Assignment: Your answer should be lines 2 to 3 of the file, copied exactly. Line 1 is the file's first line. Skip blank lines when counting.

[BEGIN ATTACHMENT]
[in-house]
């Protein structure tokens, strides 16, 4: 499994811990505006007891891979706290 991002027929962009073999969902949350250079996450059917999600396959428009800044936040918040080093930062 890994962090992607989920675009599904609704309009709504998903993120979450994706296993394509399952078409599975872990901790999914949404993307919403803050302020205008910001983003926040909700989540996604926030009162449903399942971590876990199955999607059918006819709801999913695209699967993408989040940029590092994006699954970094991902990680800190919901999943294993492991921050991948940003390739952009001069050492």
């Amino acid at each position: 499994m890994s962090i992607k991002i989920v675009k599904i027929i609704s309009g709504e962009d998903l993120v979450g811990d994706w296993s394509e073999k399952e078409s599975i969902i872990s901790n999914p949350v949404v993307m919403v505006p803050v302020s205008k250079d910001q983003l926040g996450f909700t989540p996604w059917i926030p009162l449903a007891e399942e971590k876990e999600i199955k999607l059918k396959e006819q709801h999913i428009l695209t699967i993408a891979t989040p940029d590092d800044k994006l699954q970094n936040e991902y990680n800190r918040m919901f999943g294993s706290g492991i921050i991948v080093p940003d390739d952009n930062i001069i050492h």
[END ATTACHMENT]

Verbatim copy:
């Protein structure tokens, strides 16, 4: 499994811990505006007891891979706290 991002027929962009073999969902949350250079996450059917999600396959428009800044936040918040080093930062 890994962090992607989920675009599904609704309009709504998903993120979450994706296993394509399952078409599975872990901790999914949404993307919403803050302020205008910001983003926040909700989540996604926030009162449903399942971590876990199955999607059918006819709801999913695209699967993408989040940029590092994006699954970094991902990680800190919901999943294993492991921050991948940003390739952009001069050492």
């Amino acid at each position: 499994m890994s962090i992607k991002i989920v675009k599904i027929i609704s309009g709504e962009d998903l993120v979450g811990d994706w296993s394509e073999k399952e078409s599975i969902i872990s901790n999914p949350v949404v993307m919403v505006p803050v302020s205008k250079d910001q983003l926040g996450f909700t989540p996604w059917i926030p009162l449903a007891e399942e971590k876990e999600i199955k999607l059918k396959e006819q709801h999913i428009l695209t699967i993408a891979t989040p940029d590092d800044k994006l699954q970094n936040e991902y990680n800190r918040m919901f999943g294993s706290g492991i921050i991948v080093p940003d390739d952009n930062i001069i050492h």